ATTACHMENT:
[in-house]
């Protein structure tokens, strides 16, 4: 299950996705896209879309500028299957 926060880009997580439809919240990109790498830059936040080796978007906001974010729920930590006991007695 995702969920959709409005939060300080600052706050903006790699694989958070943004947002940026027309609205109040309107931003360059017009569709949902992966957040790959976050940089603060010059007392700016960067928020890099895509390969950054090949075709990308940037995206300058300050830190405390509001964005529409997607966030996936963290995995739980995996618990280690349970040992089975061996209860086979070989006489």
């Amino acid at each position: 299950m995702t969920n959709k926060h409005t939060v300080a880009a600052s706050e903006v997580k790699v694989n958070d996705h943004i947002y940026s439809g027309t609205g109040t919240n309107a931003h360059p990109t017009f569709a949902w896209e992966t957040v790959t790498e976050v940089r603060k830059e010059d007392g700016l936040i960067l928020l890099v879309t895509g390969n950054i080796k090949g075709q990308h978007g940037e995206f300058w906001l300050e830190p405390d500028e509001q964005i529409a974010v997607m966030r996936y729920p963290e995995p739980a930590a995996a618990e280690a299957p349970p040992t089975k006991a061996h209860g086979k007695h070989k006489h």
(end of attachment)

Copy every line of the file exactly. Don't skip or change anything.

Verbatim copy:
[in-house]
């Protein structure tokens, strides 16, 4: 299950996705896209879309500028299957 926060880009997580439809919240990109790498830059936040080796978007906001974010729920930590006991007695 995702969920959709409005939060300080600052706050903006790699694989958070943004947002940026027309609205109040309107931003360059017009569709949902992966957040790959976050940089603060010059007392700016960067928020890099895509390969950054090949075709990308940037995206300058300050830190405390509001964005529409997607966030996936963290995995739980995996618990280690349970040992089975061996209860086979070989006489």
């Amino acid at each position: 299950m995702t969920n959709k926060h409005t939060v300080a880009a600052s706050e903006v997580k790699v694989n958070d996705h943004i947002y940026s439809g027309t609205g109040t919240n309107a931003h360059p990109t017009f569709a949902w896209e992966t957040v790959t790498e976050v940089r603060k830059e010059d007392g700016l936040i960067l928020l890099v879309t895509g390969n950054i080796k090949g075709q990308h978007g940037e995206f300058w906001l300050e830190p405390d500028e509001q964005i529409a974010v997607m966030r996936y729920p963290e995995p739980a930590a995996a618990e280690a299957p349970p040992t089975k006991a061996h209860g086979k007695h070989k006489h």